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(@markthechuck)
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Joined: 15 years ago
Posts: 169
Topic starter  

when you use a capo do you treat the Capo as the top fret or Nut?? then move the chords up the neck??so if i had the capo on the first fret a A would be X03330, I HOPE YOU KNOW WHAT I MEAN, :? i've just read it back and it sounds hard to understand, but i think you'll get my thinking. :D

A knock back is the beginning of a comeback!!!


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(@vic-lewis-vl)
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Joined: 18 years ago
Posts: 10340
 

Think of the capo as a moveable nut. Say you wanted to play Stand By Me and you were told the chords were A, F#m, D and E. You might not like the F#m, especially if you're not good with barre chords; If you put a capo on the 2nd fret, you could play G, Em, C and D - all open chords. Because you're playing them two frets higher, the G chord would actually sound like an A chord, the Em like an F#m, and so on. Treat the capo as the nut; playing a G chord with the capo on the second fret, you'd still finger it as 3 2 0 0 0 3....but because the capo's there, what you're actually playing is 5 4 2 2 2 5, which is an A chord - but you'd have a hard time playing that particular voicing of it without the capo!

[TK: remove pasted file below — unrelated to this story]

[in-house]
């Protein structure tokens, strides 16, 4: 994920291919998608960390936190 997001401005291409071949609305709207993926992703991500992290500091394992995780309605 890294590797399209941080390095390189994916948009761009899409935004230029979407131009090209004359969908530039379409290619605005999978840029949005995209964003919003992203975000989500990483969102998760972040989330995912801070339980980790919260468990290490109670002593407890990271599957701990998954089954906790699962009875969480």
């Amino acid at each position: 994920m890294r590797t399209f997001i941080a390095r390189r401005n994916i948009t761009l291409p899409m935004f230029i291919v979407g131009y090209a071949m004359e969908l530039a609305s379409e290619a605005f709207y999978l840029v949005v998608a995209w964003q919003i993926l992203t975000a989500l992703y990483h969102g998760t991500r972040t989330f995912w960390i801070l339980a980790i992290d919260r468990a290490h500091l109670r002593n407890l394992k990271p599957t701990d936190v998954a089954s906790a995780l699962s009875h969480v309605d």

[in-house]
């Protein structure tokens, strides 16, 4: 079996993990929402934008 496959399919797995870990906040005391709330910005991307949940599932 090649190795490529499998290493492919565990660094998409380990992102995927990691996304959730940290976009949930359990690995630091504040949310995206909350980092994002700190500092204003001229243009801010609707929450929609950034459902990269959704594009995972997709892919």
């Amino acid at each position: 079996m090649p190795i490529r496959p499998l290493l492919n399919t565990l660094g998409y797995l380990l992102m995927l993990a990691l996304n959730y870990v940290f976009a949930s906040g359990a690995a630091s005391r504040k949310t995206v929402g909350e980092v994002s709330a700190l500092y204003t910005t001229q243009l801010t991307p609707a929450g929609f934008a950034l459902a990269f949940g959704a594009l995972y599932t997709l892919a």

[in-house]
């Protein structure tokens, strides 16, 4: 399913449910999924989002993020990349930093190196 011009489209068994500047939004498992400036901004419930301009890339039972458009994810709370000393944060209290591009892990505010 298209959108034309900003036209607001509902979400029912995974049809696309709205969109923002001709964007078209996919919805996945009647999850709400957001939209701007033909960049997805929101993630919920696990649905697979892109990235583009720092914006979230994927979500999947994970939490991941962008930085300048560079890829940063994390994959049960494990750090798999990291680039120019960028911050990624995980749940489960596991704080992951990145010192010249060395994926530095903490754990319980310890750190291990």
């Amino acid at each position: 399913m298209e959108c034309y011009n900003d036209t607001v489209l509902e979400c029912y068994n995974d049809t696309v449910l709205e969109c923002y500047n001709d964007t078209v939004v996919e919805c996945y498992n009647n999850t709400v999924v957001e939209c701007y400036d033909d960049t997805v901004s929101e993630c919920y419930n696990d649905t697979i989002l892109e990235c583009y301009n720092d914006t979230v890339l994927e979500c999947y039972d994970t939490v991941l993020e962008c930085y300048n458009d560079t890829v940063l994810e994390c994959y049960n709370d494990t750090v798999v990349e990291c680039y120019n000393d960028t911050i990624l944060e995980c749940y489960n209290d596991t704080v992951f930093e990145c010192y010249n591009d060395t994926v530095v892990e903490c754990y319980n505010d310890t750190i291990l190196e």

:D :D :D

Vic

"Sometimes the beauty of music can help us all find strength to deal with all the curves life can throw us." (D. Hodge.)


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(@davidhodge)
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Joined: 15 years ago
Posts: 4485
 

Not to blow my own horn or anything, but we've got a lot of lessons here at Guitar Noise that address all sorts of questions and do so pretty thoroughly. Here's one that can help you with capo questions: